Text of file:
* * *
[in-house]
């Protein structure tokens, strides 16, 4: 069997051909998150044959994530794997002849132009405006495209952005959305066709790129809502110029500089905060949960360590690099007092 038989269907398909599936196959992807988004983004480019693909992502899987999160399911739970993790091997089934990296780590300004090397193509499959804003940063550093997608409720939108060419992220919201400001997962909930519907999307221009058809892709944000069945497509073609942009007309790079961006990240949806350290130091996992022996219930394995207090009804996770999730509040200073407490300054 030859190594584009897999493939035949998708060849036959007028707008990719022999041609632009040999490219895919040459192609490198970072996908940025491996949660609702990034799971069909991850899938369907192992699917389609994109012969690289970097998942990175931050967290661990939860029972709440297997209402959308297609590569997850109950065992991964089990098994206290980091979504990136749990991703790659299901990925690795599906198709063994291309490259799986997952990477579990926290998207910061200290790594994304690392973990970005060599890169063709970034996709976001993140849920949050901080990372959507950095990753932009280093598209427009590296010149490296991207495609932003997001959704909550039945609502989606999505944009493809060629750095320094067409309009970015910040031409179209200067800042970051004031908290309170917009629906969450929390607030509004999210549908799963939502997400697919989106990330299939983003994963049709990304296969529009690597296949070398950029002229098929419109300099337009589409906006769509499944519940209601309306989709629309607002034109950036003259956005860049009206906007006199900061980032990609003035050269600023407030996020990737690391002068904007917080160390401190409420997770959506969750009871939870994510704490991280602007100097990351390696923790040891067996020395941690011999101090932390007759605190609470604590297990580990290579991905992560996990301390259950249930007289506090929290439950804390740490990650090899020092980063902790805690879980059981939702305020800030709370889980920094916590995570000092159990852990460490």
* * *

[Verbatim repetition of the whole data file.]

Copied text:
[in-house]
């Protein structure tokens, strides 16, 4: 069997051909998150044959994530794997002849132009405006495209952005959305066709790129809502110029500089905060949960360590690099007092 038989269907398909599936196959992807988004983004480019693909992502899987999160399911739970993790091997089934990296780590300004090397193509499959804003940063550093997608409720939108060419992220919201400001997962909930519907999307221009058809892709944000069945497509073609942009007309790079961006990240949806350290130091996992022996219930394995207090009804996770999730509040200073407490300054 030859190594584009897999493939035949998708060849036959007028707008990719022999041609632009040999490219895919040459192609490198970072996908940025491996949660609702990034799971069909991850899938369907192992699917389609994109012969690289970097998942990175931050967290661990939860029972709440297997209402959308297609590569997850109950065992991964089990098994206290980091979504990136749990991703790659299901990925690795599906198709063994291309490259799986997952990477579990926290998207910061200290790594994304690392973990970005060599890169063709970034996709976001993140849920949050901080990372959507950095990753932009280093598209427009590296010149490296991207495609932003997001959704909550039945609502989606999505944009493809060629750095320094067409309009970015910040031409179209200067800042970051004031908290309170917009629906969450929390607030509004999210549908799963939502997400697919989106990330299939983003994963049709990304296969529009690597296949070398950029002229098929419109300099337009589409906006769509499944519940209601309306989709629309607002034109950036003259956005860049009206906007006199900061980032990609003035050269600023407030996020990737690391002068904007917080160390401190409420997770959506969750009871939870994510704490991280602007100097990351390696923790040891067996020395941690011999101090932390007759605190609470604590297990580990290579991905992560996990301390259950249930007289506090929290439950804390740490990650090899020092980063902790805690879980059981939702305020800030709370889980920094916590995570000092159990852990460490």